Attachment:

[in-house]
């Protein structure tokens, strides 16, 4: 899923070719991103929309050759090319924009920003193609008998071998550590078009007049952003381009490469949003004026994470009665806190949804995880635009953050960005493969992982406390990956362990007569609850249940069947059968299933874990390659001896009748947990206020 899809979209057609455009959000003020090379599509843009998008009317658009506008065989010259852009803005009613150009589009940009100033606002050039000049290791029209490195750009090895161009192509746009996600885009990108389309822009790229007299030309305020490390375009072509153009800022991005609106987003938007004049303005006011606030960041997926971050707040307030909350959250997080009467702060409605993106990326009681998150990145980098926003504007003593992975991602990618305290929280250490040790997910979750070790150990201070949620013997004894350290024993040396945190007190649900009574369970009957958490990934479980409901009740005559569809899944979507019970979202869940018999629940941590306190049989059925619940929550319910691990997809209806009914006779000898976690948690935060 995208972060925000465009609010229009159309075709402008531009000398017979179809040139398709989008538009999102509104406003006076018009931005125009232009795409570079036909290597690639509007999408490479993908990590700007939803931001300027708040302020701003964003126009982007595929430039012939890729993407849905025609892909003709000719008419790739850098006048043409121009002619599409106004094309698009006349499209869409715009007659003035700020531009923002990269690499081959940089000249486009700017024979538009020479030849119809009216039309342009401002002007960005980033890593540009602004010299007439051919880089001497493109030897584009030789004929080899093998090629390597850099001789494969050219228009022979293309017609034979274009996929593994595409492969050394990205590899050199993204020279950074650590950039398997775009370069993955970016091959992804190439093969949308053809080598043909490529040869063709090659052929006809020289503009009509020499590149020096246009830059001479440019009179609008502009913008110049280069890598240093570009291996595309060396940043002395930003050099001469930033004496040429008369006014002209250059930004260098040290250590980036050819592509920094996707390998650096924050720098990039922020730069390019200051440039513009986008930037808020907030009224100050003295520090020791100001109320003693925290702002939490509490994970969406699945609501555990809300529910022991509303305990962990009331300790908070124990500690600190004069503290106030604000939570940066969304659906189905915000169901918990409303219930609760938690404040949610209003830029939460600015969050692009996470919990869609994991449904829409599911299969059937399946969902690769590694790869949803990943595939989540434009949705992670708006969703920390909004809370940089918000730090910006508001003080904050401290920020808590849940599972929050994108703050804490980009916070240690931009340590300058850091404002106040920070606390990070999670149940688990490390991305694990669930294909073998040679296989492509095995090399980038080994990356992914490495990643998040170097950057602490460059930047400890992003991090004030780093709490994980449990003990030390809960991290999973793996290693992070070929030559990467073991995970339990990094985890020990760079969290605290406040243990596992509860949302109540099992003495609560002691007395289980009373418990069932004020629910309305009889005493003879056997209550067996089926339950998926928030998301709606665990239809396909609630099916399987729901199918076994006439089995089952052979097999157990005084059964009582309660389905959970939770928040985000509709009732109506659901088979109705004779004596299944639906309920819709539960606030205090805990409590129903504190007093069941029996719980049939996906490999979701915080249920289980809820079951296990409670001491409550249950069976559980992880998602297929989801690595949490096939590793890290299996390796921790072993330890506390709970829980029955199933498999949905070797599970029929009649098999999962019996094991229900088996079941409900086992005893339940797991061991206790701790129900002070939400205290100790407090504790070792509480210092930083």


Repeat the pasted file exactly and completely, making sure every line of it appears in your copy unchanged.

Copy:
[in-house]
């Protein structure tokens, strides 16, 4: 899923070719991103929309050759090319924009920003193609008998071998550590078009007049952003381009490469949003004026994470009665806190949804995880635009953050960005493969992982406390990956362990007569609850249940069947059968299933874990390659001896009748947990206020 899809979209057609455009959000003020090379599509843009998008009317658009506008065989010259852009803005009613150009589009940009100033606002050039000049290791029209490195750009090895161009192509746009996600885009990108389309822009790229007299030309305020490390375009072509153009800022991005609106987003938007004049303005006011606030960041997926971050707040307030909350959250997080009467702060409605993106990326009681998150990145980098926003504007003593992975991602990618305290929280250490040790997910979750070790150990201070949620013997004894350290024993040396945190007190649900009574369970009957958490990934479980409901009740005559569809899944979507019970979202869940018999629940941590306190049989059925619940929550319910691990997809209806009914006779000898976690948690935060 995208972060925000465009609010229009159309075709402008531009000398017979179809040139398709989008538009999102509104406003006076018009931005125009232009795409570079036909290597690639509007999408490479993908990590700007939803931001300027708040302020701003964003126009982007595929430039012939890729993407849905025609892909003709000719008419790739850098006048043409121009002619599409106004094309698009006349499209869409715009007659003035700020531009923002990269690499081959940089000249486009700017024979538009020479030849119809009216039309342009401002002007960005980033890593540009602004010299007439051919880089001497493109030897584009030789004929080899093998090629390597850099001789494969050219228009022979293309017609034979274009996929593994595409492969050394990205590899050199993204020279950074650590950039398997775009370069993955970016091959992804190439093969949308053809080598043909490529040869063709090659052929006809020289503009009509020499590149020096246009830059001479440019009179609008502009913008110049280069890598240093570009291996595309060396940043002395930003050099001469930033004496040429008369006014002209250059930004260098040290250590980036050819592509920094996707390998650096924050720098990039922020730069390019200051440039513009986008930037808020907030009224100050003295520090020791100001109320003693925290702002939490509490994970969406699945609501555990809300529910022991509303305990962990009331300790908070124990500690600190004069503290106030604000939570940066969304659906189905915000169901918990409303219930609760938690404040949610209003830029939460600015969050692009996470919990869609994991449904829409599911299969059937399946969902690769590694790869949803990943595939989540434009949705992670708006969703920390909004809370940089918000730090910006508001003080904050401290920020808590849940599972929050994108703050804490980009916070240690931009340590300058850091404002106040920070606390990070999670149940688990490390991305694990669930294909073998040679296989492509095995090399980038080994990356992914490495990643998040170097950057602490460059930047400890992003991090004030780093709490994980449990003990030390809960991290999973793996290693992070070929030559990467073991995970339990990094985890020990760079969290605290406040243990596992509860949302109540099992003495609560002691007395289980009373418990069932004020629910309305009889005493003879056997209550067996089926339950998926928030998301709606665990239809396909609630099916399987729901199918076994006439089995089952052979097999157990005084059964009582309660389905959970939770928040985000509709009732109506659901088979109705004779004596299944639906309920819709539960606030205090805990409590129903504190007093069941029996719980049939996906490999979701915080249920289980809820079951296990409670001491409550249950069976559980992880998602297929989801690595949490096939590793890290299996390796921790072993330890506390709970829980029955199933498999949905070797599970029929009649098999999962019996094991229900088996079941409900086992005893339940797991061991206790701790129900002070939400205290100790407090504790070792509480210092930083």